Why We Got, and Why We Love, Our Video Game Tattoos

Gamers explain why they've been inked with characters from video gaming history.

by Mike Diver
02 September 2016, 6:43am

All photographs supplied by the tattoo owners, and published with their permission

Video gaming tattoos are hardly rare – I know a good half-dozen people with a Legend of Zelda image forever inked into their skin, and have seen my share of Dark Souls, Sonic series, Halo and Nintendo-related tats at both gaming conferences and on the high street. But that doesn't mean that they're commissioned without good reason, or that a little Mario hat on the shoulder is about to become as ubiquitous as the name of a first-born, or something in Thai script brought back from summer vacation that the owner thinks means "love" but actually, when you look at it more closely, really, really doesn't.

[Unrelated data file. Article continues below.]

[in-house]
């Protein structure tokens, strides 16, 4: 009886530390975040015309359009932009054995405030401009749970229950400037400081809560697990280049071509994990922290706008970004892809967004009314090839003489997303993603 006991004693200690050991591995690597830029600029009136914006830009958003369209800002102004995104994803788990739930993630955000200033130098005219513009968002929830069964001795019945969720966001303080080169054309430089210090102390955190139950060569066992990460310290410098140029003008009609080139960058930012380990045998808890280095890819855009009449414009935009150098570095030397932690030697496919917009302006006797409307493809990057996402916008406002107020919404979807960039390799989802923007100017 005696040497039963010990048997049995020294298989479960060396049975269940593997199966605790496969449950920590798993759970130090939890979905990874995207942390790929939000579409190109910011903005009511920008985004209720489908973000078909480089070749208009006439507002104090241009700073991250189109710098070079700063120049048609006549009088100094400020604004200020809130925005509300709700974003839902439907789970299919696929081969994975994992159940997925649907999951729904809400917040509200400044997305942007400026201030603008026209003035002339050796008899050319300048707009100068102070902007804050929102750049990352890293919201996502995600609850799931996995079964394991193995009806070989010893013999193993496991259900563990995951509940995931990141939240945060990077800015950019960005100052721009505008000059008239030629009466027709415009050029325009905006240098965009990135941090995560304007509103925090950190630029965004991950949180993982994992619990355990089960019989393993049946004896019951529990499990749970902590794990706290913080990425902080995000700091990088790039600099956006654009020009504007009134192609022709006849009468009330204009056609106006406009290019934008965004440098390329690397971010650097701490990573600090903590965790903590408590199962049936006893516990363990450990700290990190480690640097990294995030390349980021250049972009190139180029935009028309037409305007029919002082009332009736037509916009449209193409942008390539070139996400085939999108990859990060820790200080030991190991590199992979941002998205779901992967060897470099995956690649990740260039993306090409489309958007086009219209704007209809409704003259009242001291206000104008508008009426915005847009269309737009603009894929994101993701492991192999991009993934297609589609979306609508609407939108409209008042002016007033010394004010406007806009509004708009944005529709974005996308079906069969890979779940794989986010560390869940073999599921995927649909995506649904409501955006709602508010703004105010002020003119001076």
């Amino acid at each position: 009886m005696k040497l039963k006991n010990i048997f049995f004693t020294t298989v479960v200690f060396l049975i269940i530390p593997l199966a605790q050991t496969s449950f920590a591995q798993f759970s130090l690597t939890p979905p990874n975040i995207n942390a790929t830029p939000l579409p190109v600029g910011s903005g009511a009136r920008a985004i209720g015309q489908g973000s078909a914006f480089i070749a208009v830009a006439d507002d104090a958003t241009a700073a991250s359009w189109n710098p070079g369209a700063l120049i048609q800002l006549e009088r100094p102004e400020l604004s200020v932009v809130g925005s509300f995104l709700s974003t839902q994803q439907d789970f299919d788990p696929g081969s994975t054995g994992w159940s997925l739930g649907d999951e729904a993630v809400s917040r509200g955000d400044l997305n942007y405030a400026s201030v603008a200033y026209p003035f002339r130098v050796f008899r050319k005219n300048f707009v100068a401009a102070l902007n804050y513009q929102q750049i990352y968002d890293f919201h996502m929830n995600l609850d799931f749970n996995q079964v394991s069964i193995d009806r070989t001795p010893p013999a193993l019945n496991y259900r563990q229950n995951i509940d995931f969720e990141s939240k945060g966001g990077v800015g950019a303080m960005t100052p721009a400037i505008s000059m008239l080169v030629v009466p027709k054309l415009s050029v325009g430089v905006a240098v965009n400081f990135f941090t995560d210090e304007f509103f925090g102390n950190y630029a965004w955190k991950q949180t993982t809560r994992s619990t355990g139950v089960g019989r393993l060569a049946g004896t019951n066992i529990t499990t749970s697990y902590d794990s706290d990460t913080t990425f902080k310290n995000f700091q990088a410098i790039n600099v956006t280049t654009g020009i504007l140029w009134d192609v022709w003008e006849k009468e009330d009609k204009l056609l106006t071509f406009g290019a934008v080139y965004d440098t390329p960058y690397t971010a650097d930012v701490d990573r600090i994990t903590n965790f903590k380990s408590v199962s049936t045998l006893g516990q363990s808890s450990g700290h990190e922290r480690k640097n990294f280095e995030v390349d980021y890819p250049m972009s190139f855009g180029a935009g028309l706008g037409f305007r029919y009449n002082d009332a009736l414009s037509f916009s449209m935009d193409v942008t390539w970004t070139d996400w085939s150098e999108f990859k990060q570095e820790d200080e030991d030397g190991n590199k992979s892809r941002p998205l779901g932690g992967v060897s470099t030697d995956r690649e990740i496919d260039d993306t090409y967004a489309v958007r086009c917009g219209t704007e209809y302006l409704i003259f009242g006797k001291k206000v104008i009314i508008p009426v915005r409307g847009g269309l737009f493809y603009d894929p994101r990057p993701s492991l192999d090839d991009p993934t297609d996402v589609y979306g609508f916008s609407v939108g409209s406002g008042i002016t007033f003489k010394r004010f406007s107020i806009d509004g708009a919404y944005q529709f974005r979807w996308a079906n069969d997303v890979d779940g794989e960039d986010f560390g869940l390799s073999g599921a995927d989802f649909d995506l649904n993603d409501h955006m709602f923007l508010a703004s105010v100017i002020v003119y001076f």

I asked six video game fans to explain the background to their tats of choice – and in some instances, the chosen designs are but one of several games-indebted images they carry with them every day.


"This tattoo is a picture of Lilith, from The Binding of Isaac – or, rather, from the game's Afterbirth expansion. I've played the game every day for over two years. Initially it was something I'd whip out on my hour-long commute to work, because it filled the time perfectly. It wasn't until my laptop broke for a week that I realised how important the game was to setting up my day. It's also my go-to for any days that are particularly dark for me, and definitely a source of stress relief.